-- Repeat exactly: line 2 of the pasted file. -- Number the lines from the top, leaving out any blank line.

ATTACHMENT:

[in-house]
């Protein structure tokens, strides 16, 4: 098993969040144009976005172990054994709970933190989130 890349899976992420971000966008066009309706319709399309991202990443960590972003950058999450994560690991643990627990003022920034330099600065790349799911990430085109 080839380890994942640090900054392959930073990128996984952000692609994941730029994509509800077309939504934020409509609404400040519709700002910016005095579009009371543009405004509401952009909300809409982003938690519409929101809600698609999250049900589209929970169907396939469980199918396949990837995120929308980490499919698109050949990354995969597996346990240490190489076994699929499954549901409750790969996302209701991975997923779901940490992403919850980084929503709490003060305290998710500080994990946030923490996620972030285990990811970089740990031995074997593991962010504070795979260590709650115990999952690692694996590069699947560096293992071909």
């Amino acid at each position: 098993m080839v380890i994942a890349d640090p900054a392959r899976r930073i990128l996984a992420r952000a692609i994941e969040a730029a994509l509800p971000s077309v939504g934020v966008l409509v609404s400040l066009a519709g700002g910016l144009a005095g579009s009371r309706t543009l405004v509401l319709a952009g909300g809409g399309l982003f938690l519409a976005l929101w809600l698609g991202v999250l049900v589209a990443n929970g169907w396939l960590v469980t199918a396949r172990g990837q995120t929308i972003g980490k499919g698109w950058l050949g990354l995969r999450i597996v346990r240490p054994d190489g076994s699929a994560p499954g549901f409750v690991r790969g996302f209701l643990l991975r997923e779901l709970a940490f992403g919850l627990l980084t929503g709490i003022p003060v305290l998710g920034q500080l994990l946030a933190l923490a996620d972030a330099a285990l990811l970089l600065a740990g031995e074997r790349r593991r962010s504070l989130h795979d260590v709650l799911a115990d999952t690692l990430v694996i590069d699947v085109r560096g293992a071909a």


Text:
């Protein structure tokens, strides 16, 4: 098993969040144009976005172990054994709970933190989130 890349899976992420971000966008066009309706319709399309991202990443960590972003950058999450994560690991643990627990003022920034330099600065790349799911990430085109 080839380890994942640090900054392959930073990128996984952000692609994941730029994509509800077309939504934020409509609404400040519709700002910016005095579009009371543009405004509401952009909300809409982003938690519409929101809600698609999250049900589209929970169907396939469980199918396949990837995120929308980490499919698109050949990354995969597996346990240490190489076994699929499954549901409750790969996302209701991975997923779901940490992403919850980084929503709490003060305290998710500080994990946030923490996620972030285990990811970089740990031995074997593991962010504070795979260590709650115990999952690692694996590069699947560096293992071909």